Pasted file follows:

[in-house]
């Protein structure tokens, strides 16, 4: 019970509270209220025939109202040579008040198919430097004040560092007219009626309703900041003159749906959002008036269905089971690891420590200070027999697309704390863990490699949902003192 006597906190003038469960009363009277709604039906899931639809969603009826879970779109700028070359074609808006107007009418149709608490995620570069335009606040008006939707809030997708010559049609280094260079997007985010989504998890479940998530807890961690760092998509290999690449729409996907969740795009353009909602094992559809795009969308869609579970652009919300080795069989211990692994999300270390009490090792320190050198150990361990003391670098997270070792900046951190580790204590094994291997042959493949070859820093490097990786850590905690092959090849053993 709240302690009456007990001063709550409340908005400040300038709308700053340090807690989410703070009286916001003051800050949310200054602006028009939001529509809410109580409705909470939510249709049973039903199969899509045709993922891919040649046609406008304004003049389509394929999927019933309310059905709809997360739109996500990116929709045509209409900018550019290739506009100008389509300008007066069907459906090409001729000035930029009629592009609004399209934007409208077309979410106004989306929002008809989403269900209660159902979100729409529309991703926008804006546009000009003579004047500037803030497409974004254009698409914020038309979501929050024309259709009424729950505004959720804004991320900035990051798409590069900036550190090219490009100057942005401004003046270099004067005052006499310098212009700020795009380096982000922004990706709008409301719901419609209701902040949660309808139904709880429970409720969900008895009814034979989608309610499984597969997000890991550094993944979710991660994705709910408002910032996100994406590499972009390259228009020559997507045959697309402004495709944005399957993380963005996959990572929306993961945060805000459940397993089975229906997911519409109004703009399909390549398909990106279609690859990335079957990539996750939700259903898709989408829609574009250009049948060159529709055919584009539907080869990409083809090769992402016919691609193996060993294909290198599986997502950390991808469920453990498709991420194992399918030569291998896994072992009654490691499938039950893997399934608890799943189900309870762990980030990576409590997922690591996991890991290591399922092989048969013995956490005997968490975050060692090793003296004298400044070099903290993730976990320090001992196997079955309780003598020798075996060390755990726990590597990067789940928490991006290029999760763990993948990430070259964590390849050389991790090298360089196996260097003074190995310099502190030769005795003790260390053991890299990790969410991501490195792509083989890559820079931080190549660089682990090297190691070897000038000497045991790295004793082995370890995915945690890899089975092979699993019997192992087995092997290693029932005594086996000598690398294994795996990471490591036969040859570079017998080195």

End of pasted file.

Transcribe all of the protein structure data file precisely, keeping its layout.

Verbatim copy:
[in-house]
């Protein structure tokens, strides 16, 4: 019970509270209220025939109202040579008040198919430097004040560092007219009626309703900041003159749906959002008036269905089971690891420590200070027999697309704390863990490699949902003192 006597906190003038469960009363009277709604039906899931639809969603009826879970779109700028070359074609808006107007009418149709608490995620570069335009606040008006939707809030997708010559049609280094260079997007985010989504998890479940998530807890961690760092998509290999690449729409996907969740795009353009909602094992559809795009969308869609579970652009919300080795069989211990692994999300270390009490090792320190050198150990361990003391670098997270070792900046951190580790204590094994291997042959493949070859820093490097990786850590905690092959090849053993 709240302690009456007990001063709550409340908005400040300038709308700053340090807690989410703070009286916001003051800050949310200054602006028009939001529509809410109580409705909470939510249709049973039903199969899509045709993922891919040649046609406008304004003049389509394929999927019933309310059905709809997360739109996500990116929709045509209409900018550019290739506009100008389509300008007066069907459906090409001729000035930029009629592009609004399209934007409208077309979410106004989306929002008809989403269900209660159902979100729409529309991703926008804006546009000009003579004047500037803030497409974004254009698409914020038309979501929050024309259709009424729950505004959720804004991320900035990051798409590069900036550190090219490009100057942005401004003046270099004067005052006499310098212009700020795009380096982000922004990706709008409301719901419609209701902040949660309808139904709880429970409720969900008895009814034979989608309610499984597969997000890991550094993944979710991660994705709910408002910032996100994406590499972009390259228009020559997507045959697309402004495709944005399957993380963005996959990572929306993961945060805000459940397993089975229906997911519409109004703009399909390549398909990106279609690859990335079957990539996750939700259903898709989408829609574009250009049948060159529709055919584009539907080869990409083809090769992402016919691609193996060993294909290198599986997502950390991808469920453990498709991420194992399918030569291998896994072992009654490691499938039950893997399934608890799943189900309870762990980030990576409590997922690591996991890991290591399922092989048969013995956490005997968490975050060692090793003296004298400044070099903290993730976990320090001992196997079955309780003598020798075996060390755990726990590597990067789940928490991006290029999760763990993948990430070259964590390849050389991790090298360089196996260097003074190995310099502190030769005795003790260390053991890299990790969410991501490195792509083989890559820079931080190549660089682990090297190691070897000038000497045991790295004793082995370890995915945690890899089975092979699993019997192992087995092997290693029932005594086996000598690398294994795996990471490591036969040859570079017998080195």